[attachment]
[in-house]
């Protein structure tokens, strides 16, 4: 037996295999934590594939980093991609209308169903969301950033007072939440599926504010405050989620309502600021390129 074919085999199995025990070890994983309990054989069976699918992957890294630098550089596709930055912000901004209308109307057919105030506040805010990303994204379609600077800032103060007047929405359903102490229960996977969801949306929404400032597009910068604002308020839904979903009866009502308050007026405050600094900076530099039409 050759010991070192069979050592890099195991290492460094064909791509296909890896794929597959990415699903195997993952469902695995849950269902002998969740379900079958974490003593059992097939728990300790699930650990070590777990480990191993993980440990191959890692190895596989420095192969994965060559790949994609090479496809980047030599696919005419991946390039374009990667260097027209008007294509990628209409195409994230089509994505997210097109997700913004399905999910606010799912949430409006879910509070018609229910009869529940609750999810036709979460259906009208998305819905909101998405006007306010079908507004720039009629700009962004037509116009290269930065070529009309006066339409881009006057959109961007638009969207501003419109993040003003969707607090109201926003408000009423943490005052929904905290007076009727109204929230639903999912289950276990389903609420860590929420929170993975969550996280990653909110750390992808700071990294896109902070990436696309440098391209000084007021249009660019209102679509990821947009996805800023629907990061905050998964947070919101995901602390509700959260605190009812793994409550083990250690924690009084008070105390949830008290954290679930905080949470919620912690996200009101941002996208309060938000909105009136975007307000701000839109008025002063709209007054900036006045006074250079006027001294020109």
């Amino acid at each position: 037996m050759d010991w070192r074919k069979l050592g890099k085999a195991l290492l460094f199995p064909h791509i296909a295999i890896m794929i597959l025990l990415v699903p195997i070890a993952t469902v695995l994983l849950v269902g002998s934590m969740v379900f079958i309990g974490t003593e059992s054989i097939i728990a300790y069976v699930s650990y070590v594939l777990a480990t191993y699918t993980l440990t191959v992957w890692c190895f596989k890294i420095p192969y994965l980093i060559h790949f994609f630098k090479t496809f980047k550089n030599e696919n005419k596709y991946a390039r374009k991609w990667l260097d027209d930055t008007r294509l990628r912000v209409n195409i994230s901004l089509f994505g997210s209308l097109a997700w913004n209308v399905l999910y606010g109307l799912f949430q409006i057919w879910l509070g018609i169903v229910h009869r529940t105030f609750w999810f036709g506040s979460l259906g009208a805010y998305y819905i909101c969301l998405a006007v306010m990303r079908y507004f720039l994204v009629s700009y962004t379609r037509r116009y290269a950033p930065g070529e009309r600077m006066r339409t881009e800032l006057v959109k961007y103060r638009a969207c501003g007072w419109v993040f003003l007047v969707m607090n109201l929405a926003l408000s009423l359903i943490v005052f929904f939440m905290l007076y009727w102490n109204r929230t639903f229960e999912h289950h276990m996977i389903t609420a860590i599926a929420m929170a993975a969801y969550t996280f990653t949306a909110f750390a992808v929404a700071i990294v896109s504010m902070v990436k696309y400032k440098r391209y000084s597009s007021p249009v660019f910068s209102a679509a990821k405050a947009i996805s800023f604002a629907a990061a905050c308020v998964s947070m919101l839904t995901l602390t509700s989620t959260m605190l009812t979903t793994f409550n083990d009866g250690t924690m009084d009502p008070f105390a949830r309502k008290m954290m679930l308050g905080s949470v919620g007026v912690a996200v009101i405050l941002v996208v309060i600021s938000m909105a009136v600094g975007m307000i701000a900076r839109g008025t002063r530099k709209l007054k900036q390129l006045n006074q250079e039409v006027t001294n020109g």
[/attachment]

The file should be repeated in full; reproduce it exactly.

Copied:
[in-house]
């Protein structure tokens, strides 16, 4: 037996295999934590594939980093991609209308169903969301950033007072939440599926504010405050989620309502600021390129 074919085999199995025990070890994983309990054989069976699918992957890294630098550089596709930055912000901004209308109307057919105030506040805010990303994204379609600077800032103060007047929405359903102490229960996977969801949306929404400032597009910068604002308020839904979903009866009502308050007026405050600094900076530099039409 050759010991070192069979050592890099195991290492460094064909791509296909890896794929597959990415699903195997993952469902695995849950269902002998969740379900079958974490003593059992097939728990300790699930650990070590777990480990191993993980440990191959890692190895596989420095192969994965060559790949994609090479496809980047030599696919005419991946390039374009990667260097027209008007294509990628209409195409994230089509994505997210097109997700913004399905999910606010799912949430409006879910509070018609229910009869529940609750999810036709979460259906009208998305819905909101998405006007306010079908507004720039009629700009962004037509116009290269930065070529009309006066339409881009006057959109961007638009969207501003419109993040003003969707607090109201926003408000009423943490005052929904905290007076009727109204929230639903999912289950276990389903609420860590929420929170993975969550996280990653909110750390992808700071990294896109902070990436696309440098391209000084007021249009660019209102679509990821947009996805800023629907990061905050998964947070919101995901602390509700959260605190009812793994409550083990250690924690009084008070105390949830008290954290679930905080949470919620912690996200009101941002996208309060938000909105009136975007307000701000839109008025002063709209007054900036006045006074250079006027001294020109």
């Amino acid at each position: 037996m050759d010991w070192r074919k069979l050592g890099k085999a195991l290492l460094f199995p064909h791509i296909a295999i890896m794929i597959l025990l990415v699903p195997i070890a993952t469902v695995l994983l849950v269902g002998s934590m969740v379900f079958i309990g974490t003593e059992s054989i097939i728990a300790y069976v699930s650990y070590v594939l777990a480990t191993y699918t993980l440990t191959v992957w890692c190895f596989k890294i420095p192969y994965l980093i060559h790949f994609f630098k090479t496809f980047k550089n030599e696919n005419k596709y991946a390039r374009k991609w990667l260097d027209d930055t008007r294509l990628r912000v209409n195409i994230s901004l089509f994505g997210s209308l097109a997700w913004n209308v399905l999910y606010g109307l799912f949430q409006i057919w879910l509070g018609i169903v229910h009869r529940t105030f609750w999810f036709g506040s979460l259906g009208a805010y998305y819905i909101c969301l998405a006007v306010m990303r079908y507004f720039l994204v009629s700009y962004t379609r037509r116009y290269a950033p930065g070529e009309r600077m006066r339409t881009e800032l006057v959109k961007y103060r638009a969207c501003g007072w419109v993040f003003l007047v969707m607090n109201l929405a926003l408000s009423l359903i943490v005052f929904f939440m905290l007076y009727w102490n109204r929230t639903f229960e999912h289950h276990m996977i389903t609420a860590i599926a929420m929170a993975a969801y969550t996280f990653t949306a909110f750390a992808v929404a700071i990294v896109s504010m902070v990436k696309y400032k440098r391209y000084s597009s007021p249009v660019f910068s209102a679509a990821k405050a947009i996805s800023f604002a629907a990061a905050c308020v998964s947070m919101l839904t995901l602390t509700s989620t959260m605190l009812t979903t793994f409550n083990d009866g250690t924690m009084d009502p008070f105390a949830r309502k008290m954290m679930l308050g905080s949470v919620g007026v912690a996200v009101i405050l941002v996208v309060i600021s938000m909105a009136v600094g975007m307000i701000a900076r839109g008025t002063r530099k709209l007054k900036q390129l006045n006074q250079e039409v006027t001294n020109g």